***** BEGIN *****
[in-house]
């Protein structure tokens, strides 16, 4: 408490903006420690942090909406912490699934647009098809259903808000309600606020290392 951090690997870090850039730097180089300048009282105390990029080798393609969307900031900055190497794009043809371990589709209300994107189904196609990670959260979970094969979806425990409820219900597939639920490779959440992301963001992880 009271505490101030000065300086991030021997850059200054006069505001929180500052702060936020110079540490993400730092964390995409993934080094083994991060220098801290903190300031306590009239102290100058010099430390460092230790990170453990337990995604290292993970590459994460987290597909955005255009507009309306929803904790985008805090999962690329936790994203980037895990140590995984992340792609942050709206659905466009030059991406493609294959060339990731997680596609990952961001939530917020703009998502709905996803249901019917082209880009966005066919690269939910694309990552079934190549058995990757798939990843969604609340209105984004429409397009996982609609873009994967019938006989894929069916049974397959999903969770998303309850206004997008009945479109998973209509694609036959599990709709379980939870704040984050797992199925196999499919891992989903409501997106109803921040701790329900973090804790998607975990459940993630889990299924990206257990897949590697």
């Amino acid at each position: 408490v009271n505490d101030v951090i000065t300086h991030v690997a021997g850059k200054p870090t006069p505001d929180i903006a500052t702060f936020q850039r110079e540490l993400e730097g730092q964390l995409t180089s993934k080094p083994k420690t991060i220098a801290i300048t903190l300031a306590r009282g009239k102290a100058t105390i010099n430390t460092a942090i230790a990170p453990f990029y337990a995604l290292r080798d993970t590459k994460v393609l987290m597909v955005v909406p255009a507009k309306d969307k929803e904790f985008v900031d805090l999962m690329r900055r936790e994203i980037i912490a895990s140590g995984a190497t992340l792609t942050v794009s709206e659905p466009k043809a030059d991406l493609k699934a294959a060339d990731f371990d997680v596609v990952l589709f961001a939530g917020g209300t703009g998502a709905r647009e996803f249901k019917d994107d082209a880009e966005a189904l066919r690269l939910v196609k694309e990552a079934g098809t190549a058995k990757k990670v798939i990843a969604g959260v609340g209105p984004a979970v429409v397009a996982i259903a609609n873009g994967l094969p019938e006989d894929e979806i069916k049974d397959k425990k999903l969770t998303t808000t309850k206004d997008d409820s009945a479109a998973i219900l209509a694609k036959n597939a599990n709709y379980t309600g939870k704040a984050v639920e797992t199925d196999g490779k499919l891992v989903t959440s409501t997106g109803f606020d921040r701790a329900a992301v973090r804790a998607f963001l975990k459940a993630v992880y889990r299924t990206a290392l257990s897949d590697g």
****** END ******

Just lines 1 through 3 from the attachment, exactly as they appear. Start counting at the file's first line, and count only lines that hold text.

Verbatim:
[in-house]
């Protein structure tokens, strides 16, 4: 408490903006420690942090909406912490699934647009098809259903808000309600606020290392 951090690997870090850039730097180089300048009282105390990029080798393609969307900031900055190497794009043809371990589709209300994107189904196609990670959260979970094969979806425990409820219900597939639920490779959440992301963001992880 009271505490101030000065300086991030021997850059200054006069505001929180500052702060936020110079540490993400730092964390995409993934080094083994991060220098801290903190300031306590009239102290100058010099430390460092230790990170453990337990995604290292993970590459994460987290597909955005255009507009309306929803904790985008805090999962690329936790994203980037895990140590995984992340792609942050709206659905466009030059991406493609294959060339990731997680596609990952961001939530917020703009998502709905996803249901019917082209880009966005066919690269939910694309990552079934190549058995990757798939990843969604609340209105984004429409397009996982609609873009994967019938006989894929069916049974397959999903969770998303309850206004997008009945479109998973209509694609036959599990709709379980939870704040984050797992199925196999499919891992989903409501997106109803921040701790329900973090804790998607975990459940993630889990299924990206257990897949590697």
């Amino acid at each position: 408490v009271n505490d101030v951090i000065t300086h991030v690997a021997g850059k200054p870090t006069p505001d929180i903006a500052t702060f936020q850039r110079e540490l993400e730097g730092q964390l995409t180089s993934k080094p083994k420690t991060i220098a801290i300048t903190l300031a306590r009282g009239k102290a100058t105390i010099n430390t460092a942090i230790a990170p453990f990029y337990a995604l290292r080798d993970t590459k994460v393609l987290m597909v955005v909406p255009a507009k309306d969307k929803e904790f985008v900031d805090l999962m690329r900055r936790e994203i980037i912490a895990s140590g995984a190497t992340l792609t942050v794009s709206e659905p466009k043809a030059d991406l493609k699934a294959a060339d990731f371990d997680v596609v990952l589709f961001a939530g917020g209300t703009g998502a709905r647009e996803f249901k019917d994107d082209a880009e966005a189904l066919r690269l939910v196609k694309e990552a079934g098809t190549a058995k990757k990670v798939i990843a969604g959260v609340g209105p984004a979970v429409v397009a996982i259903a609609n873009g994967l094969p019938e006989d894929e979806i069916k049974d397959k425990k999903l969770t998303t808000t309850k206004d997008d409820s009945a479109a998973i219900l209509a694609k036959n597939a599990n709709y379980t309600g939870k704040a984050v639920e797992t199925d196999g490779k499919l891992v989903t959440s409501t997106g109803f606020d921040r701790a329900a992301v973090r804790a998607f963001l975990k459940a993630v992880y889990r299924t990206a290392l257990s897949d590697g």